Nuclear citizens’ jury: five surprising things INDaily , 7 Nov 16 “……The State Government is today pondering what to make of the report of the second citizens’ jury which looked at whether South Australia should pursue the establishment of a facility to accept the world’s high level nuclear waste.
Two thirds of the 350 jurors rejected the proposition – under any circumstances.
The report shows not only a lack of faith in the concept outlined in the state’s nuclear industry royal commission, but along the way, the 50-odd pages of the citizen’s jury report has offered an indictment of a whole generation of South Australian politicians.
You wouldn’t know it from much of the media coverage since the report was handed down yesterday, but a key factor in the jury’s decision was the overwhelming Aboriginal opposition to a nuclear waste dump.
“There is a lack of aboriginal consent,” the report says. “We believe that the government should accept that the Elders have said NO and stop ignoring their opinions. The aboriginal people of South Australia (and Australia) continue to be neglected and ignored by all levels of government instead of respected and treated as equals.”
Premier Jay Weatherill, who is pushing on with analysing the wider community’s response beyond the citizens’ jury process, will find it impossible to ignore these statements.
When the ABC’s Q&A program visited Adelaide in September, Weatherill was challenged by Aboriginal leader Karina Lester about why the Government was pushing on with the proposal despite clear indigenous opposition (Lester’s father Yami lost most of his vision as a result of the Maralinga atomic tests).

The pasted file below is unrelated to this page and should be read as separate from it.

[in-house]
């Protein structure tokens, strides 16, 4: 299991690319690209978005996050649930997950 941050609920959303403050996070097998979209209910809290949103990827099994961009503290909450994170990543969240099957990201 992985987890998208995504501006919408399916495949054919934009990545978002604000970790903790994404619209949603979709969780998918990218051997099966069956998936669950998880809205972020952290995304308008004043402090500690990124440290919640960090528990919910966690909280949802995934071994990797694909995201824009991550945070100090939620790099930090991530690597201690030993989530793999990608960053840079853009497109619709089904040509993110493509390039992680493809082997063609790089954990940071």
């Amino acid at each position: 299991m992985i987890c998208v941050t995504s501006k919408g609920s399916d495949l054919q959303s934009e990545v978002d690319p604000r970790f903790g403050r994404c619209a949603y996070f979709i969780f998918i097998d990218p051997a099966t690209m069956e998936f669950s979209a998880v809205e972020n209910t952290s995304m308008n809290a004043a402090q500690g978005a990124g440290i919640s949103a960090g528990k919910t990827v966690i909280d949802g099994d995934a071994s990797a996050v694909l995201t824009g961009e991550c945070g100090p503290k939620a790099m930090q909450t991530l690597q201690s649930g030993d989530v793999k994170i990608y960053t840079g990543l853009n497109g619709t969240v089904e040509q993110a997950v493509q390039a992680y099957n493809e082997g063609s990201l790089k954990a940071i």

Weatherill – and he’s quoted in the jury report – told a national television audience that a dump would “require essentially the explicit consent of traditional owners” and that “if it did not exist, it wouldn’t happen”.
It seems clear the majority of Aboriginal people will never agree to a high level waste dump – and the jury accepted that proposition…….
A majority of the jurors believed that building a nuclear waste dump in South Australia would damage our global reputation.
They believe “the risks to brand damage are not worth the cost and possible long-term negative outcomes”.
As evidence of South Australia’s esteem in the world, the jury report quoted a Lonely Planet announcement that was trumpeted loudly by the Government just a few weeks ago.
“South Australia’s recently ranked the ‘5th Best Regional Centre in the World’ by Lonely Planet for 2017,” the report says. “‘Lonely Planet is a brand the largest travel guide book publisher in the world’, and is a brand general population of the world know and trust. We need to stay with our brand’s essence.”……..
The jury report says the economics of the proposal was one of four key determining principles, along with content, trust and safety.
“Multiple threads of concern are present that undermine the confidence of jurors in the Royal Commission report’s validity,” the report says. “These concerns collectively combine to affect a powerful NO response to the concept of pursuing the storage and disposal of high level nuclear waste in SA…. Read the full report here. http://indaily.com.au/news/local/2016/11/07/nuclear-citizens-jury-five-surprising-things/